The International Monetary Fund has maintained the forecast it made in April that world economic growth will increase by 3.2 percent this year and by 4.1 percent in 2004. The estimates were contained in its World Economic Outlook published last week at the commencement of the annual IMF/World Bank meetings being held in Dubai.
Releasing the report, chief economist Kenneth Rogoff said that “for the first time in a very long time” the IMF was “reasonably optimistic about a return to normal growth in the global economy or better.” But the report itself and comments by Rogoff at a press conference point to the fact that far from returning to “normal” the world economy is characterised by significant imbalances.
In his prepared remarks, Rogoff emphasised that growth would not be “balanced.” In the US and “emerging Asia” the question was how long the rebound could be sustained while “Europe is struggling to turn the corner.” Japan’s situation, while improving “remains clouded.”
Rogoff said that while there had been an increase in Japanese growth of late “it would be premature ... to declare that Japan is out of the woods.” Trade with China and “emerging Asia” had helped growth but “underlying problems with corporate and bank balance sheets, a soaring government debt, and entrenched deflationary expectations are all still major roadblocks” to sustained growth.
As far as Europe was concerned, the only positive news was elsewhere and “most Europeans who want to see an economic recovery will have to watch it on TV.” Germany, Italy, and the Netherlands have all been in recession for the first half of the year, the gross domestic product (GDP) for the euro area declined in the second quarter of this year while “weak consumer confidence and fragile corporate balance sheets are leading problems.”
The problems of the European economy were underscored in the body of the report. “For the third year in succession,” it noted, “the German economy has stayed in a feeble state, contributing to the below average performance of the whole euro zone and threatening the prospects of a recovery.”
Among the risks to the global economy, Rogoff pointed to the “disturbing pattern of global current account imbalances, which is likely to get worse before it gets better, with the United States continuing to absorb a large share of world savings, and Asia providing much of it.”
As a result of its balance of payments deficit, currently running at around $500 billion, equivalent to about 5 percent of gross domestic product, the US needs an inflow of this amount from the rest of the world. During the finance bubble of the late 1990s, the prospect of higher rates of return in the American market was the chief factor in sustaining this inflow. But now the foreign investment in American equities has to a great extent dried up and much of the inflow comes from Asian central banks buying up US Treasury Notes and other government-backed debt in order to prevent a revaluation of their currencies against the greenback and thereby preserve their competitive edge in world markets.
According to the Economist Asian institutions now have around $1.66 trillion in foreign-exchange reserves, most of them in dollar assets. China is estimated to hold about $290 billion in US government debt, while Japanese monetary authorities spent $78 billion between January and August this year buying up US dollars in order to prevent the value of the yen increasing.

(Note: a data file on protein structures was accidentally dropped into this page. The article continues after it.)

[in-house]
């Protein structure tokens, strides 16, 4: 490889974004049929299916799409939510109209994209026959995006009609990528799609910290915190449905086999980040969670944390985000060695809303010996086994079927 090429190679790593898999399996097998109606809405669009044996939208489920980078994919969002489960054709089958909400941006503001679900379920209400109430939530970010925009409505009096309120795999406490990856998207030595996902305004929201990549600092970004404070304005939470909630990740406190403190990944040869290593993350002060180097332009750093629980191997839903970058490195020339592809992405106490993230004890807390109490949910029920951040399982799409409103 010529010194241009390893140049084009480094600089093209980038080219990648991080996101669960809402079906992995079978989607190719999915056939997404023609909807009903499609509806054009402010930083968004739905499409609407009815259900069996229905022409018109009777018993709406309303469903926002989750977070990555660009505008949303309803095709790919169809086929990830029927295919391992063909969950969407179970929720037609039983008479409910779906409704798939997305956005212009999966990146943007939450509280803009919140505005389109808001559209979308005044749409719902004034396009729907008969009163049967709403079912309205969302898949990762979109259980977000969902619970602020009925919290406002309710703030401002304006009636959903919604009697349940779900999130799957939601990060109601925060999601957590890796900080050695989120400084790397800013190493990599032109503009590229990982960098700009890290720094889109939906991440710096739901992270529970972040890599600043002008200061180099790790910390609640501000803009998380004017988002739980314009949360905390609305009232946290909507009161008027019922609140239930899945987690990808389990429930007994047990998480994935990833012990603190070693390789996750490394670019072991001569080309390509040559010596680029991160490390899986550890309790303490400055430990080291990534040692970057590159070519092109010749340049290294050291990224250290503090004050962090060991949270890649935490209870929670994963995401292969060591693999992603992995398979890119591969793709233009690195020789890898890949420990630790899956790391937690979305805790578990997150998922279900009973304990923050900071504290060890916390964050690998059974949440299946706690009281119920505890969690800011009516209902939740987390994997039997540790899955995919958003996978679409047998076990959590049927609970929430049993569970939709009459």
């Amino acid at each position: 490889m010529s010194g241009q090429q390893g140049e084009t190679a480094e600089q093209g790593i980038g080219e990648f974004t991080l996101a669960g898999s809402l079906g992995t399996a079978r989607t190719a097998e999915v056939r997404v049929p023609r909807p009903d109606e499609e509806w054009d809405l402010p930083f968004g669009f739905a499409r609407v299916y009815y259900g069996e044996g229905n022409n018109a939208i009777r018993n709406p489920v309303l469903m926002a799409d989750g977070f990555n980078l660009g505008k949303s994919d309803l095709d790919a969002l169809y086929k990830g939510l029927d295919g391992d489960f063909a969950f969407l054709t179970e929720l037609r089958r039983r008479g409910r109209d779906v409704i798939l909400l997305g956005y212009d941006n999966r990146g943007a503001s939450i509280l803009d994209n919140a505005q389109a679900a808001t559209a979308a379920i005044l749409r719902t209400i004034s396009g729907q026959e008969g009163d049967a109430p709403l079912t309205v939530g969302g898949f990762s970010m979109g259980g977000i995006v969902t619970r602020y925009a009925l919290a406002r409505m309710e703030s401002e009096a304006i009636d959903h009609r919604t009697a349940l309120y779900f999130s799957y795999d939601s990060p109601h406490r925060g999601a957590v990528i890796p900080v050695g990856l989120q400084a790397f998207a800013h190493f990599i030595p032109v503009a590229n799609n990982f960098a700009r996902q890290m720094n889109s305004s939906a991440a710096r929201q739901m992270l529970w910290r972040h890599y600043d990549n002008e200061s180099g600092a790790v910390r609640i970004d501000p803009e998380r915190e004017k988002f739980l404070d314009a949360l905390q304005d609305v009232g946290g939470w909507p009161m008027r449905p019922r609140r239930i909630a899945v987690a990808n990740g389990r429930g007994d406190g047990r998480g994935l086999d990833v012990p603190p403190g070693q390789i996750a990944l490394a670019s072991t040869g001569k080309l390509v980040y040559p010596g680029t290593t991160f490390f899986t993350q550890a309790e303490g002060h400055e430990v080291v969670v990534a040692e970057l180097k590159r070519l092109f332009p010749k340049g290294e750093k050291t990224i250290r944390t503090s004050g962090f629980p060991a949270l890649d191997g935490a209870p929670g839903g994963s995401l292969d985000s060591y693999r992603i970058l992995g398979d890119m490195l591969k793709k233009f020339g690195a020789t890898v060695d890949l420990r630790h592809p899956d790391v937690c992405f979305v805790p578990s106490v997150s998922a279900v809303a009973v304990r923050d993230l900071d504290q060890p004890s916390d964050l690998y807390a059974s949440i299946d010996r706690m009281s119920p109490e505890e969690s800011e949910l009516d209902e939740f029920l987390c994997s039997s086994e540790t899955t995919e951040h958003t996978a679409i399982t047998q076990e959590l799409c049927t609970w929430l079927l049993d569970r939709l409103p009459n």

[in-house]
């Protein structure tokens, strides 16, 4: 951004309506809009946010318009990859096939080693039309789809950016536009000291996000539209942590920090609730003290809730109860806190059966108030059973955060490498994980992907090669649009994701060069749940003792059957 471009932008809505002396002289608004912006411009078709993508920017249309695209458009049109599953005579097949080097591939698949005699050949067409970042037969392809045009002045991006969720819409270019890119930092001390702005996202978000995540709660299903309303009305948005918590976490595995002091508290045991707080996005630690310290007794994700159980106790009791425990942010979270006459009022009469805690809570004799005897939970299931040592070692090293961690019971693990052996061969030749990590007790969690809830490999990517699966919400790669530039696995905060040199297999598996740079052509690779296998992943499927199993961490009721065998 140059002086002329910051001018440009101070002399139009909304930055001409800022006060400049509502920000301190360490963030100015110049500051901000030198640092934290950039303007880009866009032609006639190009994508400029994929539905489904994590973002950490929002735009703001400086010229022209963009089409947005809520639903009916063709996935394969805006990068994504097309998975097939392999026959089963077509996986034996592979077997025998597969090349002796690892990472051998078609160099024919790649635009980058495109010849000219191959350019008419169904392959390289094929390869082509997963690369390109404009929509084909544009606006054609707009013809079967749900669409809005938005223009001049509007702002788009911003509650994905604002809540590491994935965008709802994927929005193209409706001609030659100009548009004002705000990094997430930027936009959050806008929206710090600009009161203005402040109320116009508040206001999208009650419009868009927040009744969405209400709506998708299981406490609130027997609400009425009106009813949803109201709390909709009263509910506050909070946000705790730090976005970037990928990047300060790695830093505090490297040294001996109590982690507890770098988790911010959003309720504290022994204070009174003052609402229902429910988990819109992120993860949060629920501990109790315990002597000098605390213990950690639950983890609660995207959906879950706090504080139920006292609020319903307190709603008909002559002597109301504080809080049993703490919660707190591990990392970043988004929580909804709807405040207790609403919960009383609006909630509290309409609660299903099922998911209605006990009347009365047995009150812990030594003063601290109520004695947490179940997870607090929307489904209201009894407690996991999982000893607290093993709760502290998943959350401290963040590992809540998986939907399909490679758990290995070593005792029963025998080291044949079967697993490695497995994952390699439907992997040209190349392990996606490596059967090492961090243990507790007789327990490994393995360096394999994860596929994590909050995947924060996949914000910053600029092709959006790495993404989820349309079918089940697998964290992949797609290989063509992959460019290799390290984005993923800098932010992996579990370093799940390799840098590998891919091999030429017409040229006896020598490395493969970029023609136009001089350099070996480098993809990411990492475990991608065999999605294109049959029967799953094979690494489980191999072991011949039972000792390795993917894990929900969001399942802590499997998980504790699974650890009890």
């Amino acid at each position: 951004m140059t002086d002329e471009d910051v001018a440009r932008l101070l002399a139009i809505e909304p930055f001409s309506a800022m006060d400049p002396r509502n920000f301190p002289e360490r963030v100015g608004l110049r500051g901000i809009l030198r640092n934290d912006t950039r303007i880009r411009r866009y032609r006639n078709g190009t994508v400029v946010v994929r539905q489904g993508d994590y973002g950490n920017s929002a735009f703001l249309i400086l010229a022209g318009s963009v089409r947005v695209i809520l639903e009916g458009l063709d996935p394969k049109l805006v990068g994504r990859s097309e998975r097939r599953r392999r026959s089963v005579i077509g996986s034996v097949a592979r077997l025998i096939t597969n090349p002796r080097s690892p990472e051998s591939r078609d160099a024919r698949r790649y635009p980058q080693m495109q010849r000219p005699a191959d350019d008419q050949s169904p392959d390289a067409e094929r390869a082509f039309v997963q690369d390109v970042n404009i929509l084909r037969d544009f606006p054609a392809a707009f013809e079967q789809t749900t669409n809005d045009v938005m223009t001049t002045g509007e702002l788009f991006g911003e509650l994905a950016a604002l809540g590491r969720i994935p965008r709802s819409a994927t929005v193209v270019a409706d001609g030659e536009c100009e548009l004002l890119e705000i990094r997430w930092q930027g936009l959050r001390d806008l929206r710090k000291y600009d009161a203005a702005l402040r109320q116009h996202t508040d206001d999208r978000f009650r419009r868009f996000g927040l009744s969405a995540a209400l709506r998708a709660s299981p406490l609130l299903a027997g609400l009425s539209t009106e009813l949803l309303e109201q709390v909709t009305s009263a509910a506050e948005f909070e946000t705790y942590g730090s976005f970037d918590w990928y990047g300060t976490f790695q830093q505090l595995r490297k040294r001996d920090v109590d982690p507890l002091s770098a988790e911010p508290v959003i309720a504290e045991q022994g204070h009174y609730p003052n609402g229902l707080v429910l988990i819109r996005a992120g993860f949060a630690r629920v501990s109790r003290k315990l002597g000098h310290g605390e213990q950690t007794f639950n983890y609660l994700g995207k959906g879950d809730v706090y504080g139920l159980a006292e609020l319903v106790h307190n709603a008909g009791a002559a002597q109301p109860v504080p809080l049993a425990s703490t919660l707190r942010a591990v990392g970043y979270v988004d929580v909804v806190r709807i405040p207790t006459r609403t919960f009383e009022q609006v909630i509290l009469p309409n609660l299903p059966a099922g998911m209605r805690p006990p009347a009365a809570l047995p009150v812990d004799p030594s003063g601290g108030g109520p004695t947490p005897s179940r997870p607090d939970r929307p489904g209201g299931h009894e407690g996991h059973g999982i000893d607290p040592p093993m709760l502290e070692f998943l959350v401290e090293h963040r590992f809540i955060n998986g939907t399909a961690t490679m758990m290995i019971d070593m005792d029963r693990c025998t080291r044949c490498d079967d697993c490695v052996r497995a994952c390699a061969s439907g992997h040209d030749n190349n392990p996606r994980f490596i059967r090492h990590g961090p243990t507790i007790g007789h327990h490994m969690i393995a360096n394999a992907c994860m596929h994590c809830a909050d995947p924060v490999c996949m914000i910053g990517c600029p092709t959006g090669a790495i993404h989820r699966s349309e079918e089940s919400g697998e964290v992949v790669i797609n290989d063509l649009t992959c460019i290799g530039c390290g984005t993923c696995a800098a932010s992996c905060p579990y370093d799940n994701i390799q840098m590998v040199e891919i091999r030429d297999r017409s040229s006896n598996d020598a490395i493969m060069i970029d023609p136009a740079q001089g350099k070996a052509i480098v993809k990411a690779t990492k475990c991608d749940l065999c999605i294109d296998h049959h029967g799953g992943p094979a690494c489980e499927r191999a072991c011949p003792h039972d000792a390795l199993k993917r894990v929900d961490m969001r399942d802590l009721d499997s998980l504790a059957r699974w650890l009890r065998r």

Asked about the effect of financial imbalances on the prospects of recovery for the global economy, Rogoff said they could have an impact over the next two to four years.
“It is a very serious problem overhanging the global economy. It is probably getting worse with the unbalanced recovery.” At some point the US current account deficit, which the IMF does not see falling to below 4 percent of GDP until at least 2008, has to “unwind” and “when it does there will be a sharp drop in the dollar.”
Answering a question on whether there might be a “whiff” of a financial bubble in the economic upturn, Rogoff returned to the question of global imbalances making it clear that the IMF views the growth of indebtedness as “one of the central risks in the global economy.”
One of the concerns about the growth of the US current account deficit, he said, was that the “big borrowing” by the US from the rest of the world was no longer being used to finance high investment that would lead to increased growth in the future. In the aftermath of the bursting of the equity bubble, the current account deficit had come to represent dissaving, with the government and the private sector borrowing heavily from the rest of the world.
Some of these issues were also addressed in a comment by Columbia University economics professor Joseph Stiglitz published in the Guardian of September 17. Stiglitz pointed out that the growing financial imbalances in the US economy—both the balance of payments deficit and the increasing budget deficits being run up by the Bush administration—had to be of concern to the rest of the world.
If America continued to absorb vast amounts of the world’s pool of savings this would eventually lead to a shortage of funds resulting in increased interest rates and reductions in investment and growth. There was also the danger that the US trade deficit could lead to global instability if investors changed their portfolio mix and moved away from US assets.
At the same time, he warned, the Bush administration, searching for others to blame, could turn to protectionism, even as it preached the virtues of free markets.
“Equally worrying—for America and the rest of the world—is the path on which it has embarked: deficits as far as the eye can see. In the long run, this policy bodes ill for the US and hence for the world.”